background preloader

BYOD in the 21st Century

BYOD in the 21st Century

7 Myths About BYOD Debunked BYOD | Viewpoint 7 Myths About BYOD Debunked Lisa Nielsen, the author of "Teaching Generation Text: Using Cell Phones to Enhance Learning" and "The Innovative Educator" blog, believes it is time to shatter a few myths about students bringing their own devices (BYOD) to school. By Lisa Nielsen11/09/11 More than a decade into the 21st century and we are still keeping learners and teachers prisoners of the analog past by enforcing outdated mandates that ban and block them from using the digital resources of their world. Fortunately, today’s students are standing up, speaking out, and, in many cases, using the technology and websites they do not have access to in school to do so. Myth No. 1: BYOD deepens the digital divide. Myth No. 2: BYOD will result in lessons geared toward the weakest device. Myth No. 3: BYOD will cause students to be distracted.

21 Map Creation Tools for Students and Teachers Yesterday, I published a review of MapFab which is a fabulous, free, and simple tool for creating maps online. Writing that post got me thinking about all of the other free map creation tools that I've reviewed over the years. Google Maps and Google Earth are my favorite tools for creating maps, but not every school allows teachers and students to download it. And creating Google Maps does require you to have a Google account which is an obstacle to use in some schools too. Animaps is a service that was built for the purpose of allowing users to create animated Google Maps. Tripline is a service designed to enable anyone to record a trip they've taken or to plan a trip itinerary. Build A Map is a service that allows you to build layers on top of Google Maps. Scribble Maps is a fun and useful application for drawing and typing on Google Maps. UMapper is a custom map creation tool that allows you to create maps from just about any JPG, PNG, or GIF file.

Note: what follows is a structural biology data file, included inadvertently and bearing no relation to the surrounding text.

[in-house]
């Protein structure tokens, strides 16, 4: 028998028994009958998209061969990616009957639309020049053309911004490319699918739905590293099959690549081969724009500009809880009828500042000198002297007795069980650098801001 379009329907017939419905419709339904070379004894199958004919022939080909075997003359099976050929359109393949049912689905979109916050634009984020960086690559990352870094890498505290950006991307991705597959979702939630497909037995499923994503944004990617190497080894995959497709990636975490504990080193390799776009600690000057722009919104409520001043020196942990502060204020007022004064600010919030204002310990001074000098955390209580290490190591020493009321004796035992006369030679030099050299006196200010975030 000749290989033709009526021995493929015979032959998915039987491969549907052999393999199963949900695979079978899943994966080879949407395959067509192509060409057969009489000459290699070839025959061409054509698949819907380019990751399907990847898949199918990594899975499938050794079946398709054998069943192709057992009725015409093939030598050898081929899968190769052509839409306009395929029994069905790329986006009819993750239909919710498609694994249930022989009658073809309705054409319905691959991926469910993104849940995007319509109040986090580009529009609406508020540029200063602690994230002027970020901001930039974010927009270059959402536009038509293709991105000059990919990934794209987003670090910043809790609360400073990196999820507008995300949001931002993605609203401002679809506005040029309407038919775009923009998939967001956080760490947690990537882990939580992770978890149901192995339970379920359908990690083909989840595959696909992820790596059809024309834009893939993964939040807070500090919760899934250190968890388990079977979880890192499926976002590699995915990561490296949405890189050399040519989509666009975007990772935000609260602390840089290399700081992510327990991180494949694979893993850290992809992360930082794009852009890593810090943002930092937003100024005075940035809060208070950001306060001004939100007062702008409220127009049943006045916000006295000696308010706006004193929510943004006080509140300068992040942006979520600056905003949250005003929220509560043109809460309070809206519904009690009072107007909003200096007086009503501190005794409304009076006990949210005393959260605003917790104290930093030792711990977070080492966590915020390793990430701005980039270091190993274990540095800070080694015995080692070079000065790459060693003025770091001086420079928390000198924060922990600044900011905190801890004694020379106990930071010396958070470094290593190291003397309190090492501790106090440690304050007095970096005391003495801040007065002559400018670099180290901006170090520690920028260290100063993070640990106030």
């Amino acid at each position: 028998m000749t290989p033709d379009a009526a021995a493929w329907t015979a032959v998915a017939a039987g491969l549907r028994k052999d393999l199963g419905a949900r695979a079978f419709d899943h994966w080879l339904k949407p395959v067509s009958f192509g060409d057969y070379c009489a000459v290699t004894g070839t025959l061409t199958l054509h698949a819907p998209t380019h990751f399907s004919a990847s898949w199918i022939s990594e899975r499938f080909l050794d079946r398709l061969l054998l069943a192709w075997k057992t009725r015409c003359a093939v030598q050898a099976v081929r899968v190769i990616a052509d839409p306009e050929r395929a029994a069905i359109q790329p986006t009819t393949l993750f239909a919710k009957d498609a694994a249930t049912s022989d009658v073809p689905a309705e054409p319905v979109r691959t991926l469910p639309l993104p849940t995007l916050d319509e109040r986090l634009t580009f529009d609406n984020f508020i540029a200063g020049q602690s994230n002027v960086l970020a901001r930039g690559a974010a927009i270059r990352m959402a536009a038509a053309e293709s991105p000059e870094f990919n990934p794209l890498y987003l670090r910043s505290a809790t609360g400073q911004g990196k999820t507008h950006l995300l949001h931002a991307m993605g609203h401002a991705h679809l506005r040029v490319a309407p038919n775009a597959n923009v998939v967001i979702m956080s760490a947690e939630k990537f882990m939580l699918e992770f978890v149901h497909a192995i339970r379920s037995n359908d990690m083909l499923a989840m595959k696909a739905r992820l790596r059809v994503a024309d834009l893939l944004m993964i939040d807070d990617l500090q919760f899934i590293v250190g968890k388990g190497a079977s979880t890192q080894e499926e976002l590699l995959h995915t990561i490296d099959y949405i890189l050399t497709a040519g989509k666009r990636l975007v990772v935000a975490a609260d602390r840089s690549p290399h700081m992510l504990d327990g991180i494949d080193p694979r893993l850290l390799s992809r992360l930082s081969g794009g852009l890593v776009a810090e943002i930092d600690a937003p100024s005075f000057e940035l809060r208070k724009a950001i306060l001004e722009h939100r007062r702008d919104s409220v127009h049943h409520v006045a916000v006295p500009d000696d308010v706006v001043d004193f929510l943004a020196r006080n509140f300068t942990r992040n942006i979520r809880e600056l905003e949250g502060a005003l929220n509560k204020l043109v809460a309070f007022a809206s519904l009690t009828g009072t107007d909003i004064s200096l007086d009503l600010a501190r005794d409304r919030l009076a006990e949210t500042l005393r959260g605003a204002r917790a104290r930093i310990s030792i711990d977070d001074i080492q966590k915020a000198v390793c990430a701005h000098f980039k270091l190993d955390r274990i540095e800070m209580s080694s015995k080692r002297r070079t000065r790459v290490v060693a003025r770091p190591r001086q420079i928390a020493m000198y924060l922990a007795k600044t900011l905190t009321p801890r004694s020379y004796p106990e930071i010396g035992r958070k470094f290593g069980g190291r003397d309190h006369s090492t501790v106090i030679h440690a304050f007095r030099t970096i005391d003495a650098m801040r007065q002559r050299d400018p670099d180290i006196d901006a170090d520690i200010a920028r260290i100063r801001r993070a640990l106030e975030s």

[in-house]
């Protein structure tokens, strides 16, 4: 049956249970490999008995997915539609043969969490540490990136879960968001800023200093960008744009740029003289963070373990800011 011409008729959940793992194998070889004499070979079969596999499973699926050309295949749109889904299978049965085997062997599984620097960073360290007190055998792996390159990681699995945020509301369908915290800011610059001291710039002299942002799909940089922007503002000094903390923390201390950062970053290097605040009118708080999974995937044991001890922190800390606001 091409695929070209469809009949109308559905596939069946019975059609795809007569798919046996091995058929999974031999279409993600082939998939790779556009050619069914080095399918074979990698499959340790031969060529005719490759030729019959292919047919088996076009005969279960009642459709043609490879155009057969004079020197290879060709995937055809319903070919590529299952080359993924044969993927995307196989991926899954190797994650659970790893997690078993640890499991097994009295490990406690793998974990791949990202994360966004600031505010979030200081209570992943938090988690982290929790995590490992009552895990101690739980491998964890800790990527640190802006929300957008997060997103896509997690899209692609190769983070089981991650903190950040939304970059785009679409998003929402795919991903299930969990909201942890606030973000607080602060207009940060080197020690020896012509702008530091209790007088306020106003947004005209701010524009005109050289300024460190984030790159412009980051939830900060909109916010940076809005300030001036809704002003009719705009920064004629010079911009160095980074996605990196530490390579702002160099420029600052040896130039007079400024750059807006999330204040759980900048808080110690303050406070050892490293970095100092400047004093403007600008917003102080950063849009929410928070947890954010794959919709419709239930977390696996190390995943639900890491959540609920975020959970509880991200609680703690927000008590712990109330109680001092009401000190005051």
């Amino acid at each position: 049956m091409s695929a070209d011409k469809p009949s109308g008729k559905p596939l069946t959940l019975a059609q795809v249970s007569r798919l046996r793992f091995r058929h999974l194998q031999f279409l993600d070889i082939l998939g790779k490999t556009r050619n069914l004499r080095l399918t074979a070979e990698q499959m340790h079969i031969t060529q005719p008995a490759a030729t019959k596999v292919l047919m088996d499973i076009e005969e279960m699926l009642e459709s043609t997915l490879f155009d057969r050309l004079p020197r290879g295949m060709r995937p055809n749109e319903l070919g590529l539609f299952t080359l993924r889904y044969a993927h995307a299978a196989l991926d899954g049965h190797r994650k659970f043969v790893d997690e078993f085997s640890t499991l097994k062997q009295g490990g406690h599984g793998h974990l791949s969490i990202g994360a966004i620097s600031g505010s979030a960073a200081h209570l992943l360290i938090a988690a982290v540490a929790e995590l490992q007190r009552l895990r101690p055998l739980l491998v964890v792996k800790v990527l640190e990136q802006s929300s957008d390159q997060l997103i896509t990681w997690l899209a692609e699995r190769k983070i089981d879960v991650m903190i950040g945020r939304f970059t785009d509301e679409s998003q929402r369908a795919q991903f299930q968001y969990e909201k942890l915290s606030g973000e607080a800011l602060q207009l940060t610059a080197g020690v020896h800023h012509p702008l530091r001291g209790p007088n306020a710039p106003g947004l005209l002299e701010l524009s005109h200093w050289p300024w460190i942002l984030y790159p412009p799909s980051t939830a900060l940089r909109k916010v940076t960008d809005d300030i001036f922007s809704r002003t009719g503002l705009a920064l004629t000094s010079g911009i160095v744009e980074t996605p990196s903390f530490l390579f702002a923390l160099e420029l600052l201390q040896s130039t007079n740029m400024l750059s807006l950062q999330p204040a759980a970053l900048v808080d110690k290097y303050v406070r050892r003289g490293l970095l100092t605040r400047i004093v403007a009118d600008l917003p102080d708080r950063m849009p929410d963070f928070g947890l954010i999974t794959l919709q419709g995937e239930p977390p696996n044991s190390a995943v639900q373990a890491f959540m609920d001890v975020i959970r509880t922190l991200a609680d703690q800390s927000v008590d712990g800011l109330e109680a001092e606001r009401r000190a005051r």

20 Pros and Cons of implementing BYOD in schools BYOD (bring your own device) is where you allow your students and staff to use personal mobile devices on your school wireless network. I’m sure you’ve heard of it, because it’s spreading through schools faster than juicy gossip in a tiny town. Now, there’s a lot to consider when determining if implementing BYOD in schools is the right move. So, here’s a list of 20 pros and cons to hopefully help make the decision a little easier on you. Pros of BYOD 1.) 2.) 3.) 4.) 5.) 6.) 7.) 8.) 9.) 10.) 11.) 12.) Also Read | "1:1 or BYOD? 13.) 14.) 15.) 16.) 17.) 18.) 19.) 20.) Cons of BYOD 1.) 2.) 3.) 4.) 5.) 6.) 7.) 8.) 9.) Also Read | "How to Plan a BYOD Security Policy for Schools" 10.) 11.) 12.) 13.) 14.) 15.) Okay, I know I said I would give you 20 but I honestly can’t think of any more cons at the moment. So we have 20 pros and 15 cons…looks like the pros for BYOD in schools are beating out the cons here.

Learning@Lightspeed - The Lightspeed Systems Blog Recently PTAC (Privacy Technical Assistance Center, U.S. Department of Education) released a new publication, Protecting Student Privacy While Using Online Educational Services: Requirements and Best Practices. You can get the full publication here. FERPA (the Family Educational Rights and Privacy Act) protects personally identifiable information (PII) from student records from unauthorized disclosure. Lightspeed Systems solutions (including My Big Campus, Mobile Manager, and our Web Filter) are such technologies, classified by PTAC as Online Educational Services. Because of the variety of services and the wide range of district needs and circumstances, the report offers “It depends” as the answer to both “Is student information used in Online Educational Services protected by FERPA” and “What does FERPA require if PII from students’ education records is disclosed to a provider.”